2014 Was A Good Year For Cleaner, Greener, More Efficient Cars


2014 Chevrolet Volt

2014 Chevrolet Volt

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With the year all but wound down, it's an appropriate time to look back and take stock of what's been achieved over the past 12 months.

So how did 2014 measure up in terms of boosting vehicle fuel efficiency and reducing emissions?

DON'T MISS: In Just One Year, Electric Cars Have Gotten Cleaner: How'd They Do That?

According to the National Resources Defense Council (NRDC) advocacy group, it was a very good year indeed.

In a summary blog post, the NRDC says tightening fuel-efficiency standards and increased electric-car adoption made 2014 particularly green.

2015 Ford Fiesta

2015 Ford Fiesta

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The group cites Environmental Protection Agency data showing record new-car average fuel economy of 24.1 mpg for 2013 models (the most recent with available data).

That upward trend is likely to continue in 2014. The Wards Auto Fuel Economy Index already estimates average fuel economy at 25.1 mpg for the first 11 months of 2014.

ALSO SEE: Fuel-Economy Rules Likely To Stay Put Through Midterm Review: Consensus

The NRDC also cites U.S. Energy Information Administration data showing that gasoline usage dropped 1.3 percent in the first nine months of 2014, compared to the same period in 2013.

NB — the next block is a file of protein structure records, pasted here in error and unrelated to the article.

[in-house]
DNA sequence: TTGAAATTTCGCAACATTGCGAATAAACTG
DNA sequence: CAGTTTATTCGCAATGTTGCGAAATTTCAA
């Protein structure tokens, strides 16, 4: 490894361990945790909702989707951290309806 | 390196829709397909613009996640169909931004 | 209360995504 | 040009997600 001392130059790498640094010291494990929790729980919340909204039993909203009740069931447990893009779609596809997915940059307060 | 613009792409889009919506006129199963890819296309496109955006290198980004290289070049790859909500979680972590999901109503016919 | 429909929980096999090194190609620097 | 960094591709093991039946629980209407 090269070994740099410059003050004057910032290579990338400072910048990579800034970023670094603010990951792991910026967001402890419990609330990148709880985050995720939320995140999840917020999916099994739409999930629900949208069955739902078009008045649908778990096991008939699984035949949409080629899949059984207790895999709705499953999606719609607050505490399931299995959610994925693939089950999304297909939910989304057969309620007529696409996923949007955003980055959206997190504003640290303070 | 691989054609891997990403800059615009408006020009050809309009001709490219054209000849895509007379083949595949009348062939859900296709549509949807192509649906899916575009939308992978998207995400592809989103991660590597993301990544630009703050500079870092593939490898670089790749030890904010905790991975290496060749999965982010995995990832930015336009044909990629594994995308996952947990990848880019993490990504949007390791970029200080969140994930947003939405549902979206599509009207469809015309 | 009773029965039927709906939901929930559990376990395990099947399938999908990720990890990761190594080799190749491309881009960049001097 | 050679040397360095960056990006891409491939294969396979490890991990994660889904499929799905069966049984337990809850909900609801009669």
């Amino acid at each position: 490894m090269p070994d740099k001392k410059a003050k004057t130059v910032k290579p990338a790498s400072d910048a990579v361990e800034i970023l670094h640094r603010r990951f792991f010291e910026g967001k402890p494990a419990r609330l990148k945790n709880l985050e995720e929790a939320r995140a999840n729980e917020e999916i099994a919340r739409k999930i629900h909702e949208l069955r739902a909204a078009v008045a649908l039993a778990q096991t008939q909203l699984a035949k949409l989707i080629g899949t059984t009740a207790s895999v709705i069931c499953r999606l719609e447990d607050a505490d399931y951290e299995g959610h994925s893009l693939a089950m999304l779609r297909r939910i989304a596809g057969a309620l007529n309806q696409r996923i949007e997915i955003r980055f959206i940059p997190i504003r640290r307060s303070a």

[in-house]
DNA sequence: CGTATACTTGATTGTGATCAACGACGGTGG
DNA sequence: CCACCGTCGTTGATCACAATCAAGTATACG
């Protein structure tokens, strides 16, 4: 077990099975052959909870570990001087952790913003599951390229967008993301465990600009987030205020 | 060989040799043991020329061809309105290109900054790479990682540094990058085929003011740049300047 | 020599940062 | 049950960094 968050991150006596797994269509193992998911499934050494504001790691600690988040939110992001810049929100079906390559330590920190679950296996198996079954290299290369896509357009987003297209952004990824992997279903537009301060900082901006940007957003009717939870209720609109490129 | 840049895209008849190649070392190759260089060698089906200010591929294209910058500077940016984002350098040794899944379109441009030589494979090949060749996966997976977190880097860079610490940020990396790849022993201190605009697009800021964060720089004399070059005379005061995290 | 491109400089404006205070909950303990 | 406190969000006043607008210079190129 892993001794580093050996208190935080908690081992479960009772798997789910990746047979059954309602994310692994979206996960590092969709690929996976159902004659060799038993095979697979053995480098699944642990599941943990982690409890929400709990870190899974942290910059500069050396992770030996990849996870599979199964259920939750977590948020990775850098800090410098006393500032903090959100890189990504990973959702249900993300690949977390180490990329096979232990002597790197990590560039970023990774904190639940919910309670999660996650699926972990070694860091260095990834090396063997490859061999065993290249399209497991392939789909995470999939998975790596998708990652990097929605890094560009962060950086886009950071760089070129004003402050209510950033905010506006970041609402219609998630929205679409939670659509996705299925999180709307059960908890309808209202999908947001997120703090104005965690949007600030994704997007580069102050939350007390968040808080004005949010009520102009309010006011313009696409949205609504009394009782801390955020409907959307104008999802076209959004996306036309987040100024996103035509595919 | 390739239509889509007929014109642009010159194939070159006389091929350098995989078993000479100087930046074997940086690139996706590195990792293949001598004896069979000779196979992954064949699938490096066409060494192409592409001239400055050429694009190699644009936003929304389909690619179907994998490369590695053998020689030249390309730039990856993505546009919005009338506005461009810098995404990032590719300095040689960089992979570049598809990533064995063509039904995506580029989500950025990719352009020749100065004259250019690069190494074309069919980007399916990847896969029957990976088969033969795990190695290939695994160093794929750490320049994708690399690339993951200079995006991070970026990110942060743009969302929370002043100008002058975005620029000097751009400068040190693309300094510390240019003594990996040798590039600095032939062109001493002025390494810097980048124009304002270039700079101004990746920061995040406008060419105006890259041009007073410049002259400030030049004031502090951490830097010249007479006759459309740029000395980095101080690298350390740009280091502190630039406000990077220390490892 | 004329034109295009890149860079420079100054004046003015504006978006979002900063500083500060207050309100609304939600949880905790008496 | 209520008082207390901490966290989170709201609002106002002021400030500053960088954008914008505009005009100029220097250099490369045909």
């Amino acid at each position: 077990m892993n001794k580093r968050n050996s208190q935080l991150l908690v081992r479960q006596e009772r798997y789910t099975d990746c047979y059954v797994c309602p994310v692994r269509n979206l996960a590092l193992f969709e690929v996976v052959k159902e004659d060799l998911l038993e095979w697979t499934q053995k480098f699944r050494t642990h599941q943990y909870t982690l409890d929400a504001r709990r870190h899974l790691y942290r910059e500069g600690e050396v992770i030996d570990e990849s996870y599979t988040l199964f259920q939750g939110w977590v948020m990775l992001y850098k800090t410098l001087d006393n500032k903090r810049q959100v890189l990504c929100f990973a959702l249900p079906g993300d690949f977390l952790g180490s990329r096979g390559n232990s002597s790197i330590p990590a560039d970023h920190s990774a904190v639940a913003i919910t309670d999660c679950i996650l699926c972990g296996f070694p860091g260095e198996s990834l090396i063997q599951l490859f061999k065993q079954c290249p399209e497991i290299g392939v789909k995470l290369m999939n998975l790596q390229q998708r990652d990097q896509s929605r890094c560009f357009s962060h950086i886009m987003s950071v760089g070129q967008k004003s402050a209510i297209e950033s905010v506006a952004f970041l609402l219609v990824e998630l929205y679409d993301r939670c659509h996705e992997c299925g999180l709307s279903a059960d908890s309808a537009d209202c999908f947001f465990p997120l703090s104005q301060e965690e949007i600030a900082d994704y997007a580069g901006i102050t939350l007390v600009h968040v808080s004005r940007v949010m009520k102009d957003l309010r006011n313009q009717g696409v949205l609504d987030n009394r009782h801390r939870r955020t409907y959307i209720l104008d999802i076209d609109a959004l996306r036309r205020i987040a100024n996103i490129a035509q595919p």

The same research anticipates a further 1.4-percent drop in demand in 2015--despite currently-low gas prices and an expected increase in personal-vehicle use of 0.5 percent.

2014 Toyota Prius V

2014 Toyota Prius V

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That's largely due to efficiency improvements resulting from impending Corporate Average Fuel Economy (CAFE) regulations--which mandate a fleet-average 54.5 mpg by 2025 (equivalent to 42 mpg on the window sticker).

New regulations will also help lower the impact of the gasoline that will still be consumed.

CHECK OUT: Sulfur In Gasoline To Fall By Two-Thirds In 2017 To Cut Emissions

Beginning in 2017, new Federal "Tier 3" standards will cut the amount of sulfur in gasoline by two thirds. That's expected to have the same effect on air pollution as replacing roughly 30 million of today's gasoline cars with zero-emission vehicles.

Speaking of which, the number of electric cars on U.S. roads also continued to steadily increase this year.

Around 107,000 plug-in electric cars were sold in 2014, bringing the total number in the U.S. to about 275,000 in roughly four years.

Nissan Leaf electric car with eVgo quick charging station. [courtesy eVgo]

Nissan Leaf electric car with eVgo quick charging station. [courtesy eVgo]

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Planning for the future, eight states led by California hope to put 3.3 million electric cars and hydrogen fuel-cell vehicles on their roads by 2025.

California is joined in the effort by Connecticut, Maryland, Massachusetts, New York, Oregon, Rhode Island, and Vermont.

Together, they represent roughly 25 percent of the U.S. new-car market--and about half of today's electric-car market.

So while cars have gotten cleaner and more efficient over the past year, the best is likely yet to come.

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